Brightly colored marigolds are easy to grow and are
incredibly versatile in the garden. Choose dwarf French types to plant as edgings or use
taller selections as feature flowers in mixed flowerbeds. Because plant size and habit
varies with selections, it is important to check the plant tags to see if the variety
grows to 10 inches or 2 feet. Marigolds will grow in many different soils. Plenty of sun
is needed to help them flower well. Plant marigolds in early spring. If you keep them
watered and snip off the old blooms as they fade, plants will continue flowering until the
first hard freeze.
Most marigolds grow lazy and would like to stop blooming for a few weeks
after transplanting. Proper fertilization helps them grow and resume flowering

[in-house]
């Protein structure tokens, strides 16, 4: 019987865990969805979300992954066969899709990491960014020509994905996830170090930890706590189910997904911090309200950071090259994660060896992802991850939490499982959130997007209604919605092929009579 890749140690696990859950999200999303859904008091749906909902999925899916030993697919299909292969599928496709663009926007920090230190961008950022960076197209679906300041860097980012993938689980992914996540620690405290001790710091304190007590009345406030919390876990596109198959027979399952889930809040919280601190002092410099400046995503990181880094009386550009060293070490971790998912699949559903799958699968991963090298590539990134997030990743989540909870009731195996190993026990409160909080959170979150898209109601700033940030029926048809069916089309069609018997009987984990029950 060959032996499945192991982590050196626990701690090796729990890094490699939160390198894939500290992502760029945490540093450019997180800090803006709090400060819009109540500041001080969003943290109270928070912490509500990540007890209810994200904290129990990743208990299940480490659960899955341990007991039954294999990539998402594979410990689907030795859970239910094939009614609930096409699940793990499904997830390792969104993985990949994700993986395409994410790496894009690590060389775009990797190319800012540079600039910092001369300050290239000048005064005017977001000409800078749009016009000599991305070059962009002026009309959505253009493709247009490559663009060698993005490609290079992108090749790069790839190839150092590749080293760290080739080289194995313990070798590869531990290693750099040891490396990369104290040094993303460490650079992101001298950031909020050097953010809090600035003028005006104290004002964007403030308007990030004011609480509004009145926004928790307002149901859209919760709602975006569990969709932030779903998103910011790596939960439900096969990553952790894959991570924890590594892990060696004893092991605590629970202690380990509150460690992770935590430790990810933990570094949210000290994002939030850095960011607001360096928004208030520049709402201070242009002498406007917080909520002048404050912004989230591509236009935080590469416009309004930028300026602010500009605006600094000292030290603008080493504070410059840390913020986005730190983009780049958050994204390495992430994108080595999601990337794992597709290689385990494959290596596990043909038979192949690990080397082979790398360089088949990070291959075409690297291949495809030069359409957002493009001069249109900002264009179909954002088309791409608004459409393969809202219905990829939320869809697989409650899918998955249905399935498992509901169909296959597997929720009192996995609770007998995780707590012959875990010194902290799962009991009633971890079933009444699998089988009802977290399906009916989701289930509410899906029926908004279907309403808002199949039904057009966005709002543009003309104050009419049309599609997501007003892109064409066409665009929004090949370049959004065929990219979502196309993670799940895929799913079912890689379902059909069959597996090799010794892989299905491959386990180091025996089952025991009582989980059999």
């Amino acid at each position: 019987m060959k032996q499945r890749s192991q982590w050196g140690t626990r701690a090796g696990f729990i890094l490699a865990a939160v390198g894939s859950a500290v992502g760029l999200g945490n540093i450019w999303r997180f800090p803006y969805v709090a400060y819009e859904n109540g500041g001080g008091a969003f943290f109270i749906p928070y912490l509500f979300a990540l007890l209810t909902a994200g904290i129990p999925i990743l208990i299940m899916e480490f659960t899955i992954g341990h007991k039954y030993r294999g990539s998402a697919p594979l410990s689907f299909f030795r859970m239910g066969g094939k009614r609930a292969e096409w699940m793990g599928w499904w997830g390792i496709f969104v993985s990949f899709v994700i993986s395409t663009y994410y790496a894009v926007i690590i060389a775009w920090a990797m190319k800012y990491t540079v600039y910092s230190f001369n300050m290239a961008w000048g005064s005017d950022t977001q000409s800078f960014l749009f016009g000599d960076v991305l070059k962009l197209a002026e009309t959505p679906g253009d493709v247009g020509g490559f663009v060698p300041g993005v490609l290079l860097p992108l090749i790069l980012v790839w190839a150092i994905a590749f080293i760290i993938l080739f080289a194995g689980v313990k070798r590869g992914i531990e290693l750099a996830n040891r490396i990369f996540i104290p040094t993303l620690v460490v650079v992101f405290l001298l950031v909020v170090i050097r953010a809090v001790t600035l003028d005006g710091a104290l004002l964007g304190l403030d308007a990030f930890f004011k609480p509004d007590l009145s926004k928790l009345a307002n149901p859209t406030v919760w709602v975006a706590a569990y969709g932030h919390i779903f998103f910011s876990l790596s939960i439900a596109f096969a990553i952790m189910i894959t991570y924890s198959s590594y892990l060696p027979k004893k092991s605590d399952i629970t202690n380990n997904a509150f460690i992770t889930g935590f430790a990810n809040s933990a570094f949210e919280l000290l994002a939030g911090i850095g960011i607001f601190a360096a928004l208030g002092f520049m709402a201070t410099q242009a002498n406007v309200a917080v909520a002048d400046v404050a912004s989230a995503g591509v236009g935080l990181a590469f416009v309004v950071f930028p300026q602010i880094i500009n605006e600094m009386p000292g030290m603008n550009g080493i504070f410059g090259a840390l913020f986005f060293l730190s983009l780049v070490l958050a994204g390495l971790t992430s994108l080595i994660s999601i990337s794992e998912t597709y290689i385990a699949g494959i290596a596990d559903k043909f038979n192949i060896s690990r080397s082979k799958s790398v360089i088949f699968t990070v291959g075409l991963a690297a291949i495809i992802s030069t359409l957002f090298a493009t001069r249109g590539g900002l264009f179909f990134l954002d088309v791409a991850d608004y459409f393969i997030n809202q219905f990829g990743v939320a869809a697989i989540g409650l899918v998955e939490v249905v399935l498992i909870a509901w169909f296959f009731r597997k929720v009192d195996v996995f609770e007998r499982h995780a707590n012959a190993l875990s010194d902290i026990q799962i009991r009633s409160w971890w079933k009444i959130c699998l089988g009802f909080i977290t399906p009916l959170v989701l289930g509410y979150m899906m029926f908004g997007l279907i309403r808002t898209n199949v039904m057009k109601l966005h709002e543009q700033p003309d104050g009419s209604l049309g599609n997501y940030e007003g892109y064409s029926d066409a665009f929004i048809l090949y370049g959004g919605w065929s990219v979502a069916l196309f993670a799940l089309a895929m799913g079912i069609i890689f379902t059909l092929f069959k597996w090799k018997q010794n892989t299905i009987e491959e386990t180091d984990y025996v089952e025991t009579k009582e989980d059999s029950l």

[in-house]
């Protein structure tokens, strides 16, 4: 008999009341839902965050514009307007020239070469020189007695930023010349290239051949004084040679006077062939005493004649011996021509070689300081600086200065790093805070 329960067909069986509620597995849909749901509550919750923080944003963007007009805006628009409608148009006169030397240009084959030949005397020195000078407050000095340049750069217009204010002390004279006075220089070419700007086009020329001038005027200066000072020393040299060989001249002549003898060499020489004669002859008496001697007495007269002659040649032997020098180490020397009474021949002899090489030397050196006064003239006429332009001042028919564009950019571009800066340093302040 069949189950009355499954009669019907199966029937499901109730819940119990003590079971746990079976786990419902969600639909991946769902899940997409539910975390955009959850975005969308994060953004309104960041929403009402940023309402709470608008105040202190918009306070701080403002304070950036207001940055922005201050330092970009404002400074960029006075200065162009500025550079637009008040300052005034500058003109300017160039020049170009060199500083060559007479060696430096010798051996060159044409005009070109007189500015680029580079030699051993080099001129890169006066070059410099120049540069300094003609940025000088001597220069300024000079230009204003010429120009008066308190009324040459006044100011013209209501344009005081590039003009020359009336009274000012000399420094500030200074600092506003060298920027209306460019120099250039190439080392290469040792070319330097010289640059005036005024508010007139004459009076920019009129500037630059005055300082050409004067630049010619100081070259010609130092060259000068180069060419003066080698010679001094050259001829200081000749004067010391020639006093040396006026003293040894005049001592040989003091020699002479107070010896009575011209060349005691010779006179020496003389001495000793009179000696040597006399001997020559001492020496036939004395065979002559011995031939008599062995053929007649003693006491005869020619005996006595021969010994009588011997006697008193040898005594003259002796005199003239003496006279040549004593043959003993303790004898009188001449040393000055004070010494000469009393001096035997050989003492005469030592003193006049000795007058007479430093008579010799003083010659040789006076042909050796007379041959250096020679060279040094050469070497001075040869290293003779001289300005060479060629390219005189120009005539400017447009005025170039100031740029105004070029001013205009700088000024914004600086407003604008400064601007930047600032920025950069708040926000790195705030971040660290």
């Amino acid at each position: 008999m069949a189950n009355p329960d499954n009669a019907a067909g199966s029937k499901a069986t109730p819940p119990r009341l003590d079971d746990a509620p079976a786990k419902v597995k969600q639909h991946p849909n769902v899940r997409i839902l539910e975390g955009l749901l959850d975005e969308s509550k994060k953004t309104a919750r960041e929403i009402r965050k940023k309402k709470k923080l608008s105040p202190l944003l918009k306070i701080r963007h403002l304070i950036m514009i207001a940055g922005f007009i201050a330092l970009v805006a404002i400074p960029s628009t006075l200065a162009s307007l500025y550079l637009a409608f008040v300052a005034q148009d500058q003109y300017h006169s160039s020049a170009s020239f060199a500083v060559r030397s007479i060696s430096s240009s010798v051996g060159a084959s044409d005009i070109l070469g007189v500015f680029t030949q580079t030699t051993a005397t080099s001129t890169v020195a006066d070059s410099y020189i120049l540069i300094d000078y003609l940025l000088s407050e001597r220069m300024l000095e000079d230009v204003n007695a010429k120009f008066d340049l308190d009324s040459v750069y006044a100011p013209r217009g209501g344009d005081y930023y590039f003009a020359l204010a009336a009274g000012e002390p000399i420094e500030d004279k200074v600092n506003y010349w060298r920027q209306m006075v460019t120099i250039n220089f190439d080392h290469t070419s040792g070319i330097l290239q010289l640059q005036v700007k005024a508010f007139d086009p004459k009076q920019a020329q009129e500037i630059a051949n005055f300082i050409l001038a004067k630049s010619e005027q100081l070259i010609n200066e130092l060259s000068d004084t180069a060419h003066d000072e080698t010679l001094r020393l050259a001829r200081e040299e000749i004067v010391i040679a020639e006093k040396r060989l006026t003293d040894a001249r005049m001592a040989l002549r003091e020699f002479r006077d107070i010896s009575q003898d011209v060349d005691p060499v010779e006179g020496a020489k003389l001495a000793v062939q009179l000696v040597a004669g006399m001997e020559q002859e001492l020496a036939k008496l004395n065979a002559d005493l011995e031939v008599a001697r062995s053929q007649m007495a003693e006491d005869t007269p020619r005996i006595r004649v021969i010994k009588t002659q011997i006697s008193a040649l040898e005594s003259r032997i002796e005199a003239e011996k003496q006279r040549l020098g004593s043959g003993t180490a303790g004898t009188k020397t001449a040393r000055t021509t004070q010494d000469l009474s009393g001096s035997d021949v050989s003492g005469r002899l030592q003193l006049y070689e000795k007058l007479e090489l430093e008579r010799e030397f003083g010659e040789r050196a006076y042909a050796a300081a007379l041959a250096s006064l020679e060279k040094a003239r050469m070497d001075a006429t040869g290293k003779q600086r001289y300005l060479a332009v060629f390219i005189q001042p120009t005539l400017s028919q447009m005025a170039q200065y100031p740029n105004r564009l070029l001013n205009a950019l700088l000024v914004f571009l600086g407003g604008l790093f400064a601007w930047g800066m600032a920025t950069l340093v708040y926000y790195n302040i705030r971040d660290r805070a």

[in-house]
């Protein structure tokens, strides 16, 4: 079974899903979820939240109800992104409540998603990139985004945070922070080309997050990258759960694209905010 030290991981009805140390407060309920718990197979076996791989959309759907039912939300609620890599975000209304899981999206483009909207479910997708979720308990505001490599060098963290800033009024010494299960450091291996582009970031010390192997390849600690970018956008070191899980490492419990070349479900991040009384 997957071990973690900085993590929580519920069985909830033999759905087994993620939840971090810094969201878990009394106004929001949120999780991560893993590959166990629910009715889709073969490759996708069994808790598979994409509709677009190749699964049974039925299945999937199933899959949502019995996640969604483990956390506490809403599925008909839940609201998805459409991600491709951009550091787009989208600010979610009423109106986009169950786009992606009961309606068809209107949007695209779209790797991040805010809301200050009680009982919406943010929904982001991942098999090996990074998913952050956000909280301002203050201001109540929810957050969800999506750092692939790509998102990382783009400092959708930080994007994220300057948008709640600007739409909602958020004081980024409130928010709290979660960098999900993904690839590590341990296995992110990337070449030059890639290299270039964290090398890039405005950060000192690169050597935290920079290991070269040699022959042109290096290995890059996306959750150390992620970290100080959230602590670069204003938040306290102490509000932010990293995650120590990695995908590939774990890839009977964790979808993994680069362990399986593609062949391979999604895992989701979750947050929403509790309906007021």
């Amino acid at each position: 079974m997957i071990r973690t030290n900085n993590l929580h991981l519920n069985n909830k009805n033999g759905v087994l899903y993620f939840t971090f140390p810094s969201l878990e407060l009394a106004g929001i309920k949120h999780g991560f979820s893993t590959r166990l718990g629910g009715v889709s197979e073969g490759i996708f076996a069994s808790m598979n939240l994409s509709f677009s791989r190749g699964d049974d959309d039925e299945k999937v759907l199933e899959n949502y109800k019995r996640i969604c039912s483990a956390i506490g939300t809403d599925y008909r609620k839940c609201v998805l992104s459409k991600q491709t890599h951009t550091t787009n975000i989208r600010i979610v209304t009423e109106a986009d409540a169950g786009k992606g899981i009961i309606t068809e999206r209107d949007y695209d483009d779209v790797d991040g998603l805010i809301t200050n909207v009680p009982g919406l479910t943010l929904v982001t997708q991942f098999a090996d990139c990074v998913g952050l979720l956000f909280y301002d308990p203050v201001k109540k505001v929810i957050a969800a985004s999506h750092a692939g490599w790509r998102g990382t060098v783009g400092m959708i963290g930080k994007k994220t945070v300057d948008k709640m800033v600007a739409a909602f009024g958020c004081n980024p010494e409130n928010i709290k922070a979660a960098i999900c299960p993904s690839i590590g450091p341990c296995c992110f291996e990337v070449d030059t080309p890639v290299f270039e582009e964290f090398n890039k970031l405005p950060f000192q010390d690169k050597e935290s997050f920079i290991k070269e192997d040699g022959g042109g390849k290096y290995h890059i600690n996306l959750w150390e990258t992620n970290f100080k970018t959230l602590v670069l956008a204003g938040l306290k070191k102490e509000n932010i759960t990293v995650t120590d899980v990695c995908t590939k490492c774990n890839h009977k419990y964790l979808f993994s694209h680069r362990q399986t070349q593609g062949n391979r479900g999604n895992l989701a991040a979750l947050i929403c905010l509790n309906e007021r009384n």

Just before planting marigolds in cultivated soil, mix in a plant food containing
timed-release fertilizer and extra phosphorous, such as 11-40-6. The extra phosphorous
will help the plants develop extensive roots.
sometimes take a short break from blooming in the heat of summer. They will come back
strong in the fall if you fertilize in mid-summer with the same fertilizer used in
Sprinkle the fertilizer onto the soil between the plants and water well. Do not switch to
a high nitrogen fertilizer because too much nitrogen makes marigolds big and leafy with
only a few blooms. When growing marigolds in containers, fertilize them monthly by
sprinkling a teaspoon of fertilizer per plant atop the soil in the pots and watering
Also, pinch off faded blooms before they have a chance to form
seeds. This will
help plants stay fresh and continue blooming.